THE average house price fell by 1.4% month on month in November, Nationwide says.
November’s drop followed a 0.9% month-on-month fall in October and marks the biggest monthly fall since June 2020.
The average house price in November was £263,788, Nationwide added.
The house price slowdown comes after mortgage rates hit a 14-year high in September.
This was caused by political and economic turmoil following former Chancellor Kwasi Kwarteng’s mini-Budget.
An increase in mortgage rates has meant people thinking about buying homes are holding off, which in turn sees house prices drop.
Robert Gardner, Nationwide’s chief economist, said: “While financial market conditions have stabilised, interest rates for new mortgages remain elevated and the market has lost a significant degree of momentum.
“Housing affordability for potential buyers and home-movers has become much more stretched at a time when household finances are already under pressure from high inflation.”
He added: “The outlook is uncertain, and much will depend on how the broader economy performs, but a relatively soft landing is still possible.”
Tom Bill, head of UK residential research at estate agent Knight Frank, said: “The impact of the mini-budget continued to reverberate in November, with the largest monthly fall in house prices since the early days of the pandemic.”
He continued: “Mortgage rates should keep edging downwards as the effects of the mini-budget wash through the system, which should settle the nerves of buyers and sellers, even as a 13-year period of ultra-low borrowing costs comes to an end.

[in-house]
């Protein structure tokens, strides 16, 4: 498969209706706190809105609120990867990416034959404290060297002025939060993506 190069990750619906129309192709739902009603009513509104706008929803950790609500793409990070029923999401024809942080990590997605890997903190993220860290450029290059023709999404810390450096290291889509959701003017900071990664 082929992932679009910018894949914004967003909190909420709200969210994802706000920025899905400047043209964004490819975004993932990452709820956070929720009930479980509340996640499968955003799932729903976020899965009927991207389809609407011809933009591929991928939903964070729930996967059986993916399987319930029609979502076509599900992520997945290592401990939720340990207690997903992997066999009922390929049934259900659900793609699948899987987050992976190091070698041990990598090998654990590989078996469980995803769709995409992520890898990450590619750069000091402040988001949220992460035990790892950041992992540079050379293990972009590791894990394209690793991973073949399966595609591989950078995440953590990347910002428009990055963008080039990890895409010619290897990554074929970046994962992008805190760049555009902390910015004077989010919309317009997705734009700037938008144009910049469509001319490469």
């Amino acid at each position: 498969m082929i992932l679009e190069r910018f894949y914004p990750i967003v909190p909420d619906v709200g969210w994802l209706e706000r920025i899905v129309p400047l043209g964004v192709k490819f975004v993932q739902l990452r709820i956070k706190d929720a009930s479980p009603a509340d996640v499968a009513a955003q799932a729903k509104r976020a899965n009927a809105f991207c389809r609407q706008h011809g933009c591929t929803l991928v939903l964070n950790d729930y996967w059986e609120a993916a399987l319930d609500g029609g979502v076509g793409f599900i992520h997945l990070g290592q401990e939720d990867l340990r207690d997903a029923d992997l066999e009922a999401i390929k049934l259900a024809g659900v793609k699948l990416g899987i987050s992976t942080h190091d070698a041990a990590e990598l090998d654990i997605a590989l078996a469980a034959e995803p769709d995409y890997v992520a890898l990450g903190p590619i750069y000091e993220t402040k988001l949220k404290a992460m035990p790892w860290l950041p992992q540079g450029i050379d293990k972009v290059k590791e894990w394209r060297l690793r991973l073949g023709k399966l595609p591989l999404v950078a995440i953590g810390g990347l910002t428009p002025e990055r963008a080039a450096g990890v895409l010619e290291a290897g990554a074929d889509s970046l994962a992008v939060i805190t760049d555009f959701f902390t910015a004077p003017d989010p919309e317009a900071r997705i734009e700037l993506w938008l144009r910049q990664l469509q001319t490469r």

What will happen to house prices in the coming months?
Experts are predicting house prices will continue to fall over the coming months as increased mortgage rates keep potential buyers off the market.
Nick Morrey, technical director at mortgage brokers Coreco, said house prices may fall by up to 10% over the next year.
“A fall in prices after two very strong years and the cost of living rising was anticipated,” he said.
“We can expect this to continue through into 2023 but settle down as the year progresses.”
Meanwhile, Rhys Schofield from Peak Mortgages, said: “I don’t think we’re facing a housing apocalypse at all but it’s pretty likely that we’ll see around a 10% correction next year.
“Put that in the context of house prices having probably increased by 20% in the last two years most homeowners have still done very well in the 2 ½ years post Covid.”
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